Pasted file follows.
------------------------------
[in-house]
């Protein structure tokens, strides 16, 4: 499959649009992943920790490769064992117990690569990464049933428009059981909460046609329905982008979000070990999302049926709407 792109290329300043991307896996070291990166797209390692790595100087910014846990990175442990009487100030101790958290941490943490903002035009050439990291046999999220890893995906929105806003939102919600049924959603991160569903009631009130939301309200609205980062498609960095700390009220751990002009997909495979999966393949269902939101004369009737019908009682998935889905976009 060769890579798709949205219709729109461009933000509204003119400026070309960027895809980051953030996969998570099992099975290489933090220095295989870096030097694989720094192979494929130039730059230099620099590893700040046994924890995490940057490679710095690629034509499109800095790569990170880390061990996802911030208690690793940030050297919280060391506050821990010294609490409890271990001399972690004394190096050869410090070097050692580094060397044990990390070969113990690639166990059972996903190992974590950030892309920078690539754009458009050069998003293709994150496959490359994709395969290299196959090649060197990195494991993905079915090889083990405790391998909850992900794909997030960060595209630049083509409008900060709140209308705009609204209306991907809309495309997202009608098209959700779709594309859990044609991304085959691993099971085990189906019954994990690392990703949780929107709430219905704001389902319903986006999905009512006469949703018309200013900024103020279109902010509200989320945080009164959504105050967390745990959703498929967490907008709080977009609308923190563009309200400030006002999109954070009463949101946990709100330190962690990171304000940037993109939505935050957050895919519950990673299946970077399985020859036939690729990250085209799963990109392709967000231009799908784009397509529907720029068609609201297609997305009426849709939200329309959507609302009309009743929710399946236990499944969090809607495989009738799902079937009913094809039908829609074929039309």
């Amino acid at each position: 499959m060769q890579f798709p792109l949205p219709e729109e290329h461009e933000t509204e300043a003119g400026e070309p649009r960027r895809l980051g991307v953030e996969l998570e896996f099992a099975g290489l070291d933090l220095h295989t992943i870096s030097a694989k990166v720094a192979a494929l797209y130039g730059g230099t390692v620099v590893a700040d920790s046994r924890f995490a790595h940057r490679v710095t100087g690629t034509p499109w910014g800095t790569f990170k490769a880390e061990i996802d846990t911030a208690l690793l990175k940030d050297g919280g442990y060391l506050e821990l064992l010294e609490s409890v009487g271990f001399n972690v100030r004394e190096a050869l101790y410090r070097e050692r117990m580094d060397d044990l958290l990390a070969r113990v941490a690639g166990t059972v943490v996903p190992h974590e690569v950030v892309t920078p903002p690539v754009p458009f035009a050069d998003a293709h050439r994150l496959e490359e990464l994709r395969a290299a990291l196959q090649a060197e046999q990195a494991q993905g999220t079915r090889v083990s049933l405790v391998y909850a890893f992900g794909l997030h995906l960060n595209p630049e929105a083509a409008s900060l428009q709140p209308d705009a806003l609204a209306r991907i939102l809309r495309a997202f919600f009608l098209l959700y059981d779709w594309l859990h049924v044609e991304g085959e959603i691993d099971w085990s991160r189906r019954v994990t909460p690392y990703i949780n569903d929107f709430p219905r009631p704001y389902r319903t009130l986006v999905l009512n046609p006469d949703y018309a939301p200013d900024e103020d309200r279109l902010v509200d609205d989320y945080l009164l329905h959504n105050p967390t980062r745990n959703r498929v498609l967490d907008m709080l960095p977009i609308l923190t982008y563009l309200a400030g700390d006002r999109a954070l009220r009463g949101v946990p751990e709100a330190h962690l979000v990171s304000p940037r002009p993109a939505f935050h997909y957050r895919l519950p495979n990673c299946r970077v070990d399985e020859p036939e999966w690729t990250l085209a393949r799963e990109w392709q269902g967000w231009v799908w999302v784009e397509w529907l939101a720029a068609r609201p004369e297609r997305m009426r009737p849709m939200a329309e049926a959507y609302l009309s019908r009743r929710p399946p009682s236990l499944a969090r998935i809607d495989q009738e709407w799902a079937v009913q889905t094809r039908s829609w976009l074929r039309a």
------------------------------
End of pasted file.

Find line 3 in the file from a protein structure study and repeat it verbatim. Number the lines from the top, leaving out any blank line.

């Amino acid at each position: 499959m060769q890579f798709p792109l949205p219709e729109e290329h461009e933000t509204e300043a003119g400026e070309p649009r960027r895809l980051g991307v953030e996969l998570e896996f099992a099975g290489l070291d933090l220095h295989t992943i870096s030097a694989k990166v720094a192979a494929l797209y130039g730059g230099t390692v620099v590893a700040d920790s046994r924890f995490a790595h940057r490679v710095t100087g690629t034509p499109w910014g800095t790569f990170k490769a880390e061990i996802d846990t911030a208690l690793l990175k940030d050297g919280g442990y060391l506050e821990l064992l010294e609490s409890v009487g271990f001399n972690v100030r004394e190096a050869l101790y410090r070097e050692r117990m580094d060397d044990l958290l990390a070969r113990v941490a690639g166990t059972v943490v996903p190992h974590e690569v950030v892309t920078p903002p690539v754009p458009f035009a050069d998003a293709h050439r994150l496959e490359e990464l994709r395969a290299a990291l196959q090649a060197e046999q990195a494991q993905g999220t079915r090889v083990s049933l405790v391998y909850a890893f992900g794909l997030h995906l960060n595209p630049e929105a083509a409008s900060l428009q709140p209308d705009a806003l609204a209306r991907i939102l809309r495309a997202f919600f009608l098209l959700y059981d779709w594309l859990h049924v044609e991304g085959e959603i691993d099971w085990s991160r189906r019954v994990t909460p690392y990703i949780n569903d929107f709430p219905r009631p704001y389902r319903t009130l986006v999905l009512n046609p006469d949703y018309a939301p200013d900024e103020d309200r279109l902010v509200d609205d989320y945080l009164l329905h959504n105050p967390t980062r745990n959703r498929v498609l967490d907008m709080l960095p977009i609308l923190t982008y563009l309200a400030g700390d006002r999109a954070l009220r009463g949101v946990p751990e709100a330190h962690l979000v990171s304000p940037r002009p993109a939505f935050h997909y957050r895919l519950p495979n990673c299946r970077v070990d399985e020859p036939e999966w690729t990250l085209a393949r799963e990109w392709q269902g967000w231009v799908w999302v784009e397509w529907l939101a720029a068609r609201p004369e297609r997305m009426r009737p849709m939200a329309e049926a959507y609302l009309s019908r009743r929710p399946p009682s236990l499944a969090r998935i809607d495989q009738e709407w799902a079937v009913q889905t094809r039908s829609w976009l074929r039309a």